France seems to emerge as one of Australia’s strategic partners in the Pacific.23 Still being a power of significance possessing territories like New Caledonia, French Polynesia and Wallis and Futuna, President Macron made a landmark visit to Australia earlier in 2018. Paris and Canberra agreed to work together in order to realise a free, open and prosperous Indo-Pacific through “greater maritime co-operation, support for infrastructure in the region, and humanitarian and disaster relief”.24 It indicates the revamping of another relationship with the aim of hedging against US political instability25 and dealing with China’s influence in the Pacific and its claims in the South Chinese Sea.26

Holding a good dozen votes at the UN, the Pacific islands stem to benefit from the interests from various geo-political players.27 Australia does not only face ‘competition’ from China; befriended nations like the UK, France and the US are all ramping up their diplomatic presence.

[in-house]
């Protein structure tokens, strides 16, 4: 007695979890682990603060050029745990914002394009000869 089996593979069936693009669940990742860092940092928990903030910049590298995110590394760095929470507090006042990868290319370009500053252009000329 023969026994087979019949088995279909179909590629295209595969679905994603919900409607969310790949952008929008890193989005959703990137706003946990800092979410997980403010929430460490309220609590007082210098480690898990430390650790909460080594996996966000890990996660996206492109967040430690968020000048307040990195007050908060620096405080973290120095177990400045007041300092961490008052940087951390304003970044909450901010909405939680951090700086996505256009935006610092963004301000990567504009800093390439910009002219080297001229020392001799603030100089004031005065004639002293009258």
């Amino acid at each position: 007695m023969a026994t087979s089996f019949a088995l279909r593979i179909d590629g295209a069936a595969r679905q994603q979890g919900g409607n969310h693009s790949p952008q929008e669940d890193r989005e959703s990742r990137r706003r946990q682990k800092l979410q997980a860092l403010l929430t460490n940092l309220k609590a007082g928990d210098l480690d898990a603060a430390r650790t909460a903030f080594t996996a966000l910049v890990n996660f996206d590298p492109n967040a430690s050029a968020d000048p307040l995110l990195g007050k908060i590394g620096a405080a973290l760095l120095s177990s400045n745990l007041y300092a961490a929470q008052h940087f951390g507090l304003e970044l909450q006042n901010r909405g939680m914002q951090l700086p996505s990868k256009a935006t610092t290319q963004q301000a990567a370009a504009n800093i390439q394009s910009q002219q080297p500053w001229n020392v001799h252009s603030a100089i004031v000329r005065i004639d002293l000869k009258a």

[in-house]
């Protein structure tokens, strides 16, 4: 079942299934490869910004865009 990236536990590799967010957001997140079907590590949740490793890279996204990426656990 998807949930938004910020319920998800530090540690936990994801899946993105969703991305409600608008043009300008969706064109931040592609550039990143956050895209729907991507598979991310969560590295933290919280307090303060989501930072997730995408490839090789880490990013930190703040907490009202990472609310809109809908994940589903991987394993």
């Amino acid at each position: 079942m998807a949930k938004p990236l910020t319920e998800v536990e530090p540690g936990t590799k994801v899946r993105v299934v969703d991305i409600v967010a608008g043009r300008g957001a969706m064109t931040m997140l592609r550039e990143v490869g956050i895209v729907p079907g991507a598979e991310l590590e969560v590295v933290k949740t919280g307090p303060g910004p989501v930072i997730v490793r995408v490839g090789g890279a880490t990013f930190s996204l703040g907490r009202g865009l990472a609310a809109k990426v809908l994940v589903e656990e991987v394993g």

The above suggests an Australian approach anno 2018 that looks at establishing strong partnerships into Southeast Asia and the Pacific. But will Canberra’s short- and long-term  interests align with those of the two regions? In the past, Canberra not always had the region’s interests in mind, as shown by suggestions to withdraw from the Paris Climate Agreement and its obstruction to a new Nuclear Ban Treaty.28

China at home
The China factor was referenced already a few times. It not only plays in Australia’s foreign policy, it is even more dominant domestically. 29 Last year, the book “Silent Invasion” by Clive Hamilton hit the list of best-read books. The book outlines the silent penetration of the United Front Work (Chinese Communist Party) propaganda targeting universities, media corporations, real estate and the political landscape. Considering the fact that there have never been more Australian citizens of Chinese origin, there is the potential of a massive ‘fifth column’ that Beijing could leverage.30